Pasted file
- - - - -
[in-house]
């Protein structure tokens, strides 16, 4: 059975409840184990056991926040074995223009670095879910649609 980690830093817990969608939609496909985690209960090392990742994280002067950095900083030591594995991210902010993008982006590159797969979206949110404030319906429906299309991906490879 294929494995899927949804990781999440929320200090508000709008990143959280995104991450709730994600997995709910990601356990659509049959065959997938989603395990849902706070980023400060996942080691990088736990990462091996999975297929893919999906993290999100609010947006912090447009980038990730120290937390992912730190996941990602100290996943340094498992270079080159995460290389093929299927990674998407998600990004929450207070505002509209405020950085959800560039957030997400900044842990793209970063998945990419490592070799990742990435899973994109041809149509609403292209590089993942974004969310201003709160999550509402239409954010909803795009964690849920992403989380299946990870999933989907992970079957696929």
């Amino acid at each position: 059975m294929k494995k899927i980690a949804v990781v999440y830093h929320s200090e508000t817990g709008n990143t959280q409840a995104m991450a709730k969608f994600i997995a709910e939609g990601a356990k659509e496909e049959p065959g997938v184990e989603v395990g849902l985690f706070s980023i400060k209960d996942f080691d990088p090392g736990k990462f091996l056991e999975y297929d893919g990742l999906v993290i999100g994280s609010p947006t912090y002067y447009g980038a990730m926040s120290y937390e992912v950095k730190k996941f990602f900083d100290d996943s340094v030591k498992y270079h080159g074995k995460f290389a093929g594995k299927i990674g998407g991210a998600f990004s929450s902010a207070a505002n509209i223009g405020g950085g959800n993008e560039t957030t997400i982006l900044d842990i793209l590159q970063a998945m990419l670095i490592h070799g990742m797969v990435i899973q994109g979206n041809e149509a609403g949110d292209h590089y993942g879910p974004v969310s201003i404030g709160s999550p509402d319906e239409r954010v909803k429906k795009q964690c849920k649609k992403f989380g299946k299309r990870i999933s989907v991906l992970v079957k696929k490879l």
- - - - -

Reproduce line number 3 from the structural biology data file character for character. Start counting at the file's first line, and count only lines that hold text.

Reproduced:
């Amino acid at each position: 059975m294929k494995k899927i980690a949804v990781v999440y830093h929320s200090e508000t817990g709008n990143t959280q409840a995104m991450a709730k969608f994600i997995a709910e939609g990601a356990k659509e496909e049959p065959g997938v184990e989603v395990g849902l985690f706070s980023i400060k209960d996942f080691d990088p090392g736990k990462f091996l056991e999975y297929d893919g990742l999906v993290i999100g994280s609010p947006t912090y002067y447009g980038a990730m926040s120290y937390e992912v950095k730190k996941f990602f900083d100290d996943s340094v030591k498992y270079h080159g074995k995460f290389a093929g594995k299927i990674g998407g991210a998600f990004s929450s902010a207070a505002n509209i223009g405020g950085g959800n993008e560039t957030t997400i982006l900044d842990i793209l590159q970063a998945m990419l670095i490592h070799g990742m797969v990435i899973q994109g979206n041809e149509a609403g949110d292209h590089y993942g879910p974004v969310s201003i404030g709160s999550p509402d319906e239409r954010v909803k429906k795009q964690c849920k649609k992403f989380g299946k299309r990870i999933s989907v991906l992970v079957k696929k490879l």